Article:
University of New Orleans senior Nigel Watkins spent his summer vacation along the French Riviera and scenic Italian waterways. It was not, however, just “fun in the sun.”
Watkins, who is majoring in naval architecture and marine engineering, was honing his skills through a two-month internship with the European boat builder Vita Yachts.
“To be honest, I didn’t know what I was getting myself into,” Watkins said.
He’d read about the company and was intrigued that they specialized in high-performance electric-powered boats, Watkins said. He contacted the company, and after a flurry of Skype interviews and emails, he was offered the job as a naval architecture and marine engineering intern.
“I’ve always had a passion for clean energy and believe that’s where the marine sector will eventually migrate to, so it was a perfect fit being able to combine my two passions of luxury yachting and clean energy,” Watkins said.
“What I didn’t realize was over the span of a couple months I’d get to travel all over southern Europe working with some of the best designers and engineers this side of the world had to offer.”
The first couple of weeks were very production-focused and included meeting all of the boats’ contractors and manufacturers, Watkins said.
“The company is constantly trying to improve anything and everything from hull design to seat fabric so it was important to meet with those respective manufacturers to get the best product,” he said.
Watkins was assigned to work under the company’s head of performance, who is a former chief engineer for the Mercedes Formula 1 auto racing team, and Vita’s head of production, who is a former super-yacht project manager.
The first month was mainly spent performing sea trials in Lago Maggiore, Italy and testing the newest Vita model, Watkins said. The boats, a 27-foot and 30-foot models, can fit eight to 10 people comfortably, he said.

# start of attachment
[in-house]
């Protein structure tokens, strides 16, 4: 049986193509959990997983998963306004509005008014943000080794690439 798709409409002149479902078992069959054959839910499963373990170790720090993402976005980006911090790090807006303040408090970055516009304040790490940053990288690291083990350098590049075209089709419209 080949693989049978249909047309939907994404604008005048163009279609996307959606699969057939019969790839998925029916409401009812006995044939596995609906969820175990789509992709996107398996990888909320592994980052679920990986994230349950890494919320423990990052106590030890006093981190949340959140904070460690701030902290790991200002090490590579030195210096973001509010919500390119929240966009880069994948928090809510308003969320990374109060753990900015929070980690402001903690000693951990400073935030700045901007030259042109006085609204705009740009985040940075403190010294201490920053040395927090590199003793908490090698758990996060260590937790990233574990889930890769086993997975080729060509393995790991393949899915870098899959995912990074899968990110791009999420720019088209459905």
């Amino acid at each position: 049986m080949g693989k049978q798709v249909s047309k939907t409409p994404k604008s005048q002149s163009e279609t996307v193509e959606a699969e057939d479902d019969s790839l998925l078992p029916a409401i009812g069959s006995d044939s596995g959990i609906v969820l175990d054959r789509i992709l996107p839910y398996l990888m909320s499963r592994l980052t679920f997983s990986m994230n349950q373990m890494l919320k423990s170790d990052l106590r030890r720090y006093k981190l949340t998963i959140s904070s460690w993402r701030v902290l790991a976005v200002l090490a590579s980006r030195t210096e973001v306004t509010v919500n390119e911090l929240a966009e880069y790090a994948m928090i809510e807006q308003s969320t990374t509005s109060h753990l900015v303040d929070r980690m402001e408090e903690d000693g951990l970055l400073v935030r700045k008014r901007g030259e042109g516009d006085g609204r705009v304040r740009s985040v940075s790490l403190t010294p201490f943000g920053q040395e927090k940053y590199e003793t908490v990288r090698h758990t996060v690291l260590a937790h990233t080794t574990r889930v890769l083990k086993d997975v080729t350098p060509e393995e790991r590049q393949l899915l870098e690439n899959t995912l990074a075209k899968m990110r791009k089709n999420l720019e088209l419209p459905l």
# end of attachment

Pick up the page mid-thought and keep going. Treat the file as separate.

“Vita is also the only boat in the world that can supercharge much like Tesla, and we have our own in-house network of superchargers along the French Riviera,” he said. “We’ve spent this summer perfecting those systems and software to allow clients to seamlessly cruise along the Mediterranean with zero carbon emissions.”
Watkins spent the rest of the summer between Cannes,France and Monaco working with clients and consultants to perfect the final designs for a full production roll-out, he said.
“It’s satisfying work knowing that this project will hopefully have a domino effect and show the world the capabilities of electric propulsion,” he said. “Being a part of a small team has given me the opportunity to be involved in every aspect of the company from marketing to design to testing.
“Thanks to my education at UNO, I felt like I could consistently contribute and add ideas so that by the end of the internship it would be equally beneficial for both parties. I can’t thank everyone at Vita enough for the experience and look forward to what’s in store for the future.”
Watkins said the College of Engineering, as well as his involvement in student government and Lambda Chi Alpha fraternity, gave him the leadership and communication skills that made for a successful internship.
“The naval architecture and marine engineering department at UNO is second to none, and it really shows when you’re put in the field,” Watkins said. “The professors prepare you in a way where they don’t hold your hand, but rather make you work through problems on your own which is realistically what will happen once you graduate.”